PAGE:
President Obama on Feb. 20 rejected the suggestion to tax motorists based on how many miles they drive instead of how much gasoline they buy.
Transportation Secretary Ray LaHood had said gasoline taxes that paid for the federal share of highway and bridge construction can no longer be counted on to raise enough money to keep the nation's transportation system moving. But White House press secretary Robert Gibbs said is not and will not be the policy of the Obama administration.
A LaHood spokeswoman said Feb 20 that LaHood was speaking of the idea only in general terms, not as something being implemented as administration policy.
Most transportation experts see a vehicle miles-traveled tax as a long-term solution, and the idea is gaining ground in several states. The governor of Idaho has spoken about such a program. A North Carolina panel has suggested the state start charging motorists a quarter-cent for every mile as a substitute for the gas tax. Rhode Island's governor, however, has expressed opposition to a panel's recommendation in December that the state charge motorists a half-cent for every mile driven in addition to the gas tax.
Drivers have complained about a tentative plan in Massachusetts to use GPS chips in vehicles to charge motorists by the mile, saying it's an Orwellian intrusion by government into the lives of citizens. Other motorists say it eliminates an incentive to drive more fuel-efficient cars since gas guzzlers will be taxed at the same rate as fuel sippers.
In addition to a vehicle miles-traveled tax, more tolls for highways and bridges and more government partnerships with business to finance transportation projects are other funding options, LaHood said Feb. 19. LaHood said he firmly opposes raising the federal gasoline tax in the current recession.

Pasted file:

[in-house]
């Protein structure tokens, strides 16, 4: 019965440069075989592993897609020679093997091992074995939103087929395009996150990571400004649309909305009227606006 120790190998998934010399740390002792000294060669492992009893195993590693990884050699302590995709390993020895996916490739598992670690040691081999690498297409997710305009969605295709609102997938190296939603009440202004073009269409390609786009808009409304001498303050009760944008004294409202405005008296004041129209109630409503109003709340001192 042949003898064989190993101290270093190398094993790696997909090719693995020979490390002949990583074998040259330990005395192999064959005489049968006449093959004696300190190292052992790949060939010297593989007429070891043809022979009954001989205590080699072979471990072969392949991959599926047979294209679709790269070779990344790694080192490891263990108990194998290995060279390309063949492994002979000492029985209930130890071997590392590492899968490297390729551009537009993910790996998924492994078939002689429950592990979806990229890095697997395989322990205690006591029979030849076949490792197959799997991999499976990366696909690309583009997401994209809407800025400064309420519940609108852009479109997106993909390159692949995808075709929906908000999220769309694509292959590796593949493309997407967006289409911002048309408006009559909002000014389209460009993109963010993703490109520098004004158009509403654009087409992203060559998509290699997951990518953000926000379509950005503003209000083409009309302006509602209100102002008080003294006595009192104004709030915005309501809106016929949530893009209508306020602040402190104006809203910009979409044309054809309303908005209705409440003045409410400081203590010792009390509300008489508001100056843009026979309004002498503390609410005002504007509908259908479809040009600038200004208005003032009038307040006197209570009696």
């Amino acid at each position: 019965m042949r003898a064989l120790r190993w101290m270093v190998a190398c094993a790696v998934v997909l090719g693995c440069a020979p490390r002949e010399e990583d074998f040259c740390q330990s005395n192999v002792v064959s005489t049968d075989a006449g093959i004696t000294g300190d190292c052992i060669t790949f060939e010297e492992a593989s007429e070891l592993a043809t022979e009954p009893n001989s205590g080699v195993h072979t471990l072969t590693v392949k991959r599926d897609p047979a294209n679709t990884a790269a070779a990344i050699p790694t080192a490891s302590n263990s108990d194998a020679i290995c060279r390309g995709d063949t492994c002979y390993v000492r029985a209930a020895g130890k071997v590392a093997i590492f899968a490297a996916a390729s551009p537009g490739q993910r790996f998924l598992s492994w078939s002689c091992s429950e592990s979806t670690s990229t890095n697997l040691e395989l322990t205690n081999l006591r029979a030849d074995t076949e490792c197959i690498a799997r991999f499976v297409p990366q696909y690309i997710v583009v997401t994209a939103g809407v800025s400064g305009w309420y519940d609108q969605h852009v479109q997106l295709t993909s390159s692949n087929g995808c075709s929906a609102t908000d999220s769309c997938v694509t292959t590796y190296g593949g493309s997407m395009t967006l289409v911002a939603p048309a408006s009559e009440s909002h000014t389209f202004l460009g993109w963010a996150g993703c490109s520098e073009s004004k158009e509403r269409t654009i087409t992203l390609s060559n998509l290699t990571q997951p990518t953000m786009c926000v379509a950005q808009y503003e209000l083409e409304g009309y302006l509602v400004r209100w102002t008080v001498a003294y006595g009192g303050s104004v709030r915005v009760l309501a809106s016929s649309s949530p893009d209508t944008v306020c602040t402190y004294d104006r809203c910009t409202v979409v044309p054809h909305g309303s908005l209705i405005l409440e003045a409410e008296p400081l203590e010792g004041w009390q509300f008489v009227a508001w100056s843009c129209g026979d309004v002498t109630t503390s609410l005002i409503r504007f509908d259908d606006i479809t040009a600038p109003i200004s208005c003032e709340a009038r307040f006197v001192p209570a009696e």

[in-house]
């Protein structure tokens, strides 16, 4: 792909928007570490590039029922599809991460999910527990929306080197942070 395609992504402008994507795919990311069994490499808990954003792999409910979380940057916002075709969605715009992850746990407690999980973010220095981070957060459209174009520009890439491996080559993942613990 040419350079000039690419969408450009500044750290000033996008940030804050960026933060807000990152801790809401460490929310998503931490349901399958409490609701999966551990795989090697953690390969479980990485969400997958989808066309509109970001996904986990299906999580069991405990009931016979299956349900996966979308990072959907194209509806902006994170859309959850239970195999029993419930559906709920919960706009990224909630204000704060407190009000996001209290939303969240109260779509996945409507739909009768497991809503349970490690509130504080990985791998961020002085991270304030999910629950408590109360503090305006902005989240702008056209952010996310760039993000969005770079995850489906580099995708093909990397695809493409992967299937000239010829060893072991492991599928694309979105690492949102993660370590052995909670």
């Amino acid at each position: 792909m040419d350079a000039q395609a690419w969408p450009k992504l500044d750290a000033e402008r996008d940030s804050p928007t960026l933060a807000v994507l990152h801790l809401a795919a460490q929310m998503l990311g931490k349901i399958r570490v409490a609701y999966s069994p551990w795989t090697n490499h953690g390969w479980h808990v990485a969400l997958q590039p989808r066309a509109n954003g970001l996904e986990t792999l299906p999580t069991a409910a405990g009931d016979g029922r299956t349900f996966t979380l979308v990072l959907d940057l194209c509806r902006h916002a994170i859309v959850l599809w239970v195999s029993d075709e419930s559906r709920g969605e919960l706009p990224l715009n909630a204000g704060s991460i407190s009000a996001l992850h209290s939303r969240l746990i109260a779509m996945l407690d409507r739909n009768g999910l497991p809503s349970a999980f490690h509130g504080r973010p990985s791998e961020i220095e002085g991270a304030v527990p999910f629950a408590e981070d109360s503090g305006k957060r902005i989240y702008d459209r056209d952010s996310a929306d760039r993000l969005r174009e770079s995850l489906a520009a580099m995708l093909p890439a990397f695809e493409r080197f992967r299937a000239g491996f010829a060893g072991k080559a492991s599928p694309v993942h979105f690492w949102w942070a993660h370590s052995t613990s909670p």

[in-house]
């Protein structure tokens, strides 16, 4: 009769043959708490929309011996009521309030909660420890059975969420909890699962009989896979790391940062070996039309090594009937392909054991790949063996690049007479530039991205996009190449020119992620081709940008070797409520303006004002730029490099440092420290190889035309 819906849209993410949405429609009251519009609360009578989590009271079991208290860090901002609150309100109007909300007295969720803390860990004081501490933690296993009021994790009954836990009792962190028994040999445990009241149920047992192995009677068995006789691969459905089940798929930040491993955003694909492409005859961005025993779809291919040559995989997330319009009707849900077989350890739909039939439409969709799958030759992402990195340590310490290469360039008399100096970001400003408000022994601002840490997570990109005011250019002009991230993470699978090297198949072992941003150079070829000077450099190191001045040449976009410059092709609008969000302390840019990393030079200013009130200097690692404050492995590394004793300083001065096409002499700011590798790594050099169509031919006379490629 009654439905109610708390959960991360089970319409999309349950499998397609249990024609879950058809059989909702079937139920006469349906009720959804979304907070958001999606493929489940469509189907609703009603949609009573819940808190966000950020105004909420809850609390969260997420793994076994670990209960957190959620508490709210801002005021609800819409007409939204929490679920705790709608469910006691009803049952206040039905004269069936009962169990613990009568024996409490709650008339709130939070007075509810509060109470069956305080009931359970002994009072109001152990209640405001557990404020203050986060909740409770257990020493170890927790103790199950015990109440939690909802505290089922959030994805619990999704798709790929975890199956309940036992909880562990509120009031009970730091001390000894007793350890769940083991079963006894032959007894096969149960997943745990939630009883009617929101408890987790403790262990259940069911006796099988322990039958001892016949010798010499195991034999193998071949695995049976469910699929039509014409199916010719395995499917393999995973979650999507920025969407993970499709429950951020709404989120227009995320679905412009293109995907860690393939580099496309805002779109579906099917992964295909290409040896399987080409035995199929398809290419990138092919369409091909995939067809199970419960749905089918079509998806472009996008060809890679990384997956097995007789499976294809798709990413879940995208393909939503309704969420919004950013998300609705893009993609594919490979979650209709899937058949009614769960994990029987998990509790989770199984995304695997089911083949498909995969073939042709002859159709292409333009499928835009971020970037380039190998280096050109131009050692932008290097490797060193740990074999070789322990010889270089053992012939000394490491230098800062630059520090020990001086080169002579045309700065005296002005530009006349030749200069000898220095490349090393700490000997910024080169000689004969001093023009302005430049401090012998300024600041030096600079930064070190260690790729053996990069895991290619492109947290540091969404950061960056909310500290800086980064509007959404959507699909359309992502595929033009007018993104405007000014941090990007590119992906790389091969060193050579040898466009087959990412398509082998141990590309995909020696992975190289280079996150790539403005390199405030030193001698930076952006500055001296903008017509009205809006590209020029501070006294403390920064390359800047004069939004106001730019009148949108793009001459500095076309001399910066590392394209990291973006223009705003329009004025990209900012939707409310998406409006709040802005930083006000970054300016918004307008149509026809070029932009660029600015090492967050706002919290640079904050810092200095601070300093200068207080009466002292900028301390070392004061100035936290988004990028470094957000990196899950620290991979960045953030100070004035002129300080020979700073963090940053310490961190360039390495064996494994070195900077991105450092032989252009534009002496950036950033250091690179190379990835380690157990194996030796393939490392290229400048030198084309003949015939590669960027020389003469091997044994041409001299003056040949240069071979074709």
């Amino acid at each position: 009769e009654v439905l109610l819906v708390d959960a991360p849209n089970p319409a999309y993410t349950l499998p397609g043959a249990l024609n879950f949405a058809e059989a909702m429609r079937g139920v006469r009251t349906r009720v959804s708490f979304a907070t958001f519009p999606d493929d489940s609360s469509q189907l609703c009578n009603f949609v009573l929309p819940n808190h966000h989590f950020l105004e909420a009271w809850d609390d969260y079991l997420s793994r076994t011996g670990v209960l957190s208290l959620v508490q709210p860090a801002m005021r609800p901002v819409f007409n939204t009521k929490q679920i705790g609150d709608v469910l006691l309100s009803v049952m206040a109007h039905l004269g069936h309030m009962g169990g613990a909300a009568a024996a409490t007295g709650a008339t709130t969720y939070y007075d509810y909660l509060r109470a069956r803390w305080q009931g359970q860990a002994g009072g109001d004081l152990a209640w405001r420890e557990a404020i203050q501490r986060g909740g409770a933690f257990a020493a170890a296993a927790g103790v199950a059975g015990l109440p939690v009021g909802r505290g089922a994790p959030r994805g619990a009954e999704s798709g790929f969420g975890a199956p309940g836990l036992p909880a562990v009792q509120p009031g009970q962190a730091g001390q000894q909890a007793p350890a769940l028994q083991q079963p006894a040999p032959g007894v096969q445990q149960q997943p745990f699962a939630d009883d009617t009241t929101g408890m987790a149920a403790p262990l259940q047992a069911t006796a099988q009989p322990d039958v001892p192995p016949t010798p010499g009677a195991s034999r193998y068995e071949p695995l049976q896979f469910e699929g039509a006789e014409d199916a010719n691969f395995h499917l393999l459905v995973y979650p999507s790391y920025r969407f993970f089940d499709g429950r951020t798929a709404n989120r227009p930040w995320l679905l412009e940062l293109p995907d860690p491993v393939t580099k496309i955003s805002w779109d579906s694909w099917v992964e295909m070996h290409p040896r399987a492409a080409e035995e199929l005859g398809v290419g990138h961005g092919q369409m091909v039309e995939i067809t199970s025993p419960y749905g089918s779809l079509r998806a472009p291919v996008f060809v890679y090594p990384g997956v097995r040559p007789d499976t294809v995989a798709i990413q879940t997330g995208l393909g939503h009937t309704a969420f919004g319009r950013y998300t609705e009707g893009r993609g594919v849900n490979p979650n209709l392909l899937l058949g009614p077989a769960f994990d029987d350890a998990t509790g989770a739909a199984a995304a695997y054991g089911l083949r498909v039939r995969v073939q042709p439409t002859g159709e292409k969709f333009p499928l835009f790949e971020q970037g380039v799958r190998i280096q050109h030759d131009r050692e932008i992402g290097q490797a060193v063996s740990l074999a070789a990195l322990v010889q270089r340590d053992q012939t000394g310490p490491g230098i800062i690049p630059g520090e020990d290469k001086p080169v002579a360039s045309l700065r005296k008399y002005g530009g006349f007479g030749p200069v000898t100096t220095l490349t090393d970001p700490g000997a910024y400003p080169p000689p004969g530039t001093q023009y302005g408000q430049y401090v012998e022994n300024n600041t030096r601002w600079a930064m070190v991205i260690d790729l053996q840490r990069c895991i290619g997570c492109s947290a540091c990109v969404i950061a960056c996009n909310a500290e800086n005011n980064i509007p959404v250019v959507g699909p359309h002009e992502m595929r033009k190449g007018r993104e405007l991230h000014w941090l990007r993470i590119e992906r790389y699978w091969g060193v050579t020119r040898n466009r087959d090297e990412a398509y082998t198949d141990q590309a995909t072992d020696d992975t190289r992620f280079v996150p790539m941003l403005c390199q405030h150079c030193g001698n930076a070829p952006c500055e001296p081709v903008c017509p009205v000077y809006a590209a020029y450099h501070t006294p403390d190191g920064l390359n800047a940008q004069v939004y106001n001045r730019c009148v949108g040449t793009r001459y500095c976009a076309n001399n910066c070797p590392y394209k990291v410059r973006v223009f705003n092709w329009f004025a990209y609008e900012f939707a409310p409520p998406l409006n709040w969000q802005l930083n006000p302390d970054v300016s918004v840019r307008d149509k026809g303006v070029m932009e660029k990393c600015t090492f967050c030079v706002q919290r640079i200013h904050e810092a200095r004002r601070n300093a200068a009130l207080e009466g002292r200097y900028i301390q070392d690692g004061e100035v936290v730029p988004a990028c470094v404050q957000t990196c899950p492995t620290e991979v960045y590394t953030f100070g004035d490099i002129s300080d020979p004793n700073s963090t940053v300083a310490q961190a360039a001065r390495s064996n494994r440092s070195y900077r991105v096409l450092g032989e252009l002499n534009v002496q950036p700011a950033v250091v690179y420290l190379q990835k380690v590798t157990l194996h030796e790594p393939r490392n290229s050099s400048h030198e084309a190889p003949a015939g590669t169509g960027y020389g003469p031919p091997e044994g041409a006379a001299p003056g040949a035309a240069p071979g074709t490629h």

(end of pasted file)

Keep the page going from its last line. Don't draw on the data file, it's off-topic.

A blue-ribbon national transportation commission is expected to release a report the week of Feb. 23 recommending a VMT tax.
The system would require all cars and trucks be equipped with global satellite positioning technology, a transponder, a clock and other equipment to record how many miles a vehicle was driven, whether it was driven on highways or secondary roads, and even whether it was driven during peak traffic periods or off-peak hours.
The device would tally how much tax motorists owed depending upon their road use. Motorists would pay the amount owed when it was downloaded, probably at gas stations at first, but an alternative eventually would be needed.
The National Surface Transportation Infrastructure Financing Commission, the blue-ribbon group that is developing future transportation funding options, said moving to a national VMT tax would take about a decade.
Commission chairman Rob Atkinson said privacy concerns are based more on perception than any actual risk. The satellite information would be beamed one way to the car and driving information would be contained within the device on the car, with the amount of the tax due the only information that's downloaded, he said.